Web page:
VANCOUVER (NEWS 1130) – A new development that comes from UBC is being called a medical breakthrough.
Scientists at the UBC have discovered how to grow blood vessels and organoids in Petri dishes in research laboratories for the first time. The discovery is considered a breakthrough in engineering technology that could be used for research to combat diseases such as diabetes, cancer and other diseases.
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Dr. Josef Penninger says that preventing any change in blood vessels is the key when it comes to preventing diseases.
"Blood vessels play a fundamental role in all aspects of our body and our biology, and we have now been able, for the first time, to design perfect human blood vessels," he tells NEWS 1130. "Now we can model human diseases."
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He calls research a "game change", since every organ of the body is linked to the circulatory system. This discovery could help researchers find the causes and treatments for several vascular diseases, such as Alzheimer's, heart disease, wound healing problems and strokes.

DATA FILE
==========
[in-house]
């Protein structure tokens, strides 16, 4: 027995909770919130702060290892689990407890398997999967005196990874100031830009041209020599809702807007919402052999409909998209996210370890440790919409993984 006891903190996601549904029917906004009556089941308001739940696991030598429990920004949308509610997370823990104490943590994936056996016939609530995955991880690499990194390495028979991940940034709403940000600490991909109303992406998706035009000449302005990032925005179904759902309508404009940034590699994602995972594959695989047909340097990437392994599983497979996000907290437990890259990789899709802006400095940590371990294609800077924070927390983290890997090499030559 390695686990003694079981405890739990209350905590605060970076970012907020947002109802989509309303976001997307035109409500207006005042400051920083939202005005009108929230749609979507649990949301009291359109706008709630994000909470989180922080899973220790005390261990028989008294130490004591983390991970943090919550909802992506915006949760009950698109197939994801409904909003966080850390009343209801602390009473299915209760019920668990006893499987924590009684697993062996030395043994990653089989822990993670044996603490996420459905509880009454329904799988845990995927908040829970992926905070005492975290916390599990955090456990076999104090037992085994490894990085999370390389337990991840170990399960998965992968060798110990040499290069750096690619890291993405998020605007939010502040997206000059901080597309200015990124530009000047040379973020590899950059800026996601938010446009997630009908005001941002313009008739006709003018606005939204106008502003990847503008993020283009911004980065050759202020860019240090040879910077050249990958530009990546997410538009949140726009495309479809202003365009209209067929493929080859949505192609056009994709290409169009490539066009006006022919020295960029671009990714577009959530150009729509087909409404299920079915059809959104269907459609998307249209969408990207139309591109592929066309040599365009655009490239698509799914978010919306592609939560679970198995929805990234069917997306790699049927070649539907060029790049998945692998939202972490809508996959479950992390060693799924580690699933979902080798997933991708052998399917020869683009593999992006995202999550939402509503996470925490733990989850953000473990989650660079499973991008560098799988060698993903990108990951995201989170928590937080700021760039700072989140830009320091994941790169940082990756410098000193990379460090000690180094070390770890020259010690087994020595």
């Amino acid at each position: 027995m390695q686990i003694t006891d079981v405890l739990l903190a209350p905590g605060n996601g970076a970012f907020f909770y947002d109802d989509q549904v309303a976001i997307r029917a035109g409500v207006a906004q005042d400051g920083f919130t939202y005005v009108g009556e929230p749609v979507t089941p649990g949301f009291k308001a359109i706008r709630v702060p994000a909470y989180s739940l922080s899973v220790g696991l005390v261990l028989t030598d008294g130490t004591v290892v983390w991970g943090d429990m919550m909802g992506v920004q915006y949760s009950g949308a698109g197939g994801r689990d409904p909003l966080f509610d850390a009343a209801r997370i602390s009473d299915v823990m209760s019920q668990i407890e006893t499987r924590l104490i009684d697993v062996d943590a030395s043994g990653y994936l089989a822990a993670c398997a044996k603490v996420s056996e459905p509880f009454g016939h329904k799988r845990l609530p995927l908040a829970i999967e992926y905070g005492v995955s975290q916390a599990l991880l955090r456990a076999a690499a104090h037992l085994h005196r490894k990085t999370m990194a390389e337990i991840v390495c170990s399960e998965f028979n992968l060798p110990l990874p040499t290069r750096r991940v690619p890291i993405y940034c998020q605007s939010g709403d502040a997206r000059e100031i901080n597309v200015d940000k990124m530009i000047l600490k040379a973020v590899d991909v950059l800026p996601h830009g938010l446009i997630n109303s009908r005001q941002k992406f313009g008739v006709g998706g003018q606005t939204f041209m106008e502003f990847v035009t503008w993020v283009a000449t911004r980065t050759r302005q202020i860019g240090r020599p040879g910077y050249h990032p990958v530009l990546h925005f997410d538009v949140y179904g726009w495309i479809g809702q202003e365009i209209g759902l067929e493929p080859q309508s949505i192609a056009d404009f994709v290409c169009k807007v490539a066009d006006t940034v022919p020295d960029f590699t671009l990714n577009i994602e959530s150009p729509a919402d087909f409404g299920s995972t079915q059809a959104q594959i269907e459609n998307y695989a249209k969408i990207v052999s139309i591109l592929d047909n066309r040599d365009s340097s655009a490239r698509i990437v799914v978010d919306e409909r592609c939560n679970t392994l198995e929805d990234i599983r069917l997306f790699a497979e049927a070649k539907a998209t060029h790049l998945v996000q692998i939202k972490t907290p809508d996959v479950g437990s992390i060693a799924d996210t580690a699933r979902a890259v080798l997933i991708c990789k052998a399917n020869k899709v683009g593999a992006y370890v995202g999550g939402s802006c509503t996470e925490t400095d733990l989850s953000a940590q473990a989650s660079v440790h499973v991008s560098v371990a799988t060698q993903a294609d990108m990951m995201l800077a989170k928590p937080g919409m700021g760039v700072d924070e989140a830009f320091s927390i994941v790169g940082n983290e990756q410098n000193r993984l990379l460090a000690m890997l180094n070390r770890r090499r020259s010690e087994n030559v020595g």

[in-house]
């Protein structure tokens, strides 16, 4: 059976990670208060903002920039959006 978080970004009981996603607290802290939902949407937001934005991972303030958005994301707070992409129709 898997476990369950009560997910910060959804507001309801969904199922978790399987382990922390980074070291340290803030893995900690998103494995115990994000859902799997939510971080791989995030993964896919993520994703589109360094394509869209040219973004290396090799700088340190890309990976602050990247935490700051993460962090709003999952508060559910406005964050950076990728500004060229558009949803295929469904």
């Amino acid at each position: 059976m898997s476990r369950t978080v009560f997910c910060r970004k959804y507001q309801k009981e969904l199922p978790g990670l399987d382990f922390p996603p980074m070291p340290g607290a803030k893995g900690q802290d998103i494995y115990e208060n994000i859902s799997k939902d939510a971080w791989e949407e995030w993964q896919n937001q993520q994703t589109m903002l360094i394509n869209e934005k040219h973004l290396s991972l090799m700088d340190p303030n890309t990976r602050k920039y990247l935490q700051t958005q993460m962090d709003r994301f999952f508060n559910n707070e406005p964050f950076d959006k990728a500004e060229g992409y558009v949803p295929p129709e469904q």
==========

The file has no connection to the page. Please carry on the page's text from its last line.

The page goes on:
Although some scientists have been able to recreate human tissues, the creation of blood vessels is a territory to be discovered.
"The blood vessels support all the tissue that carries oxygen and nutrients in our tissues, and this had not been possible before," he says. "This was really one of the final barriers to human tissue engineering."
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Cultivating the "organoids" in the laboratory involves creating three-dimensional human blood vessels from stem cells that mimic the organs.
"What is so exciting about our work is that we succeeded in making real human blood vessels from stem cells," says Reiner Wimmer, one of the authors of the study in a press release. "Our organoids resemble human capillaries to a large extent, even at the molecular level, and we can now use them to study diseases of blood vessels directly in human tissue."
So far it has not been used in humans, but tests on animals with mice have begun for the investigation of diabetes.
– With Taran Parmar files.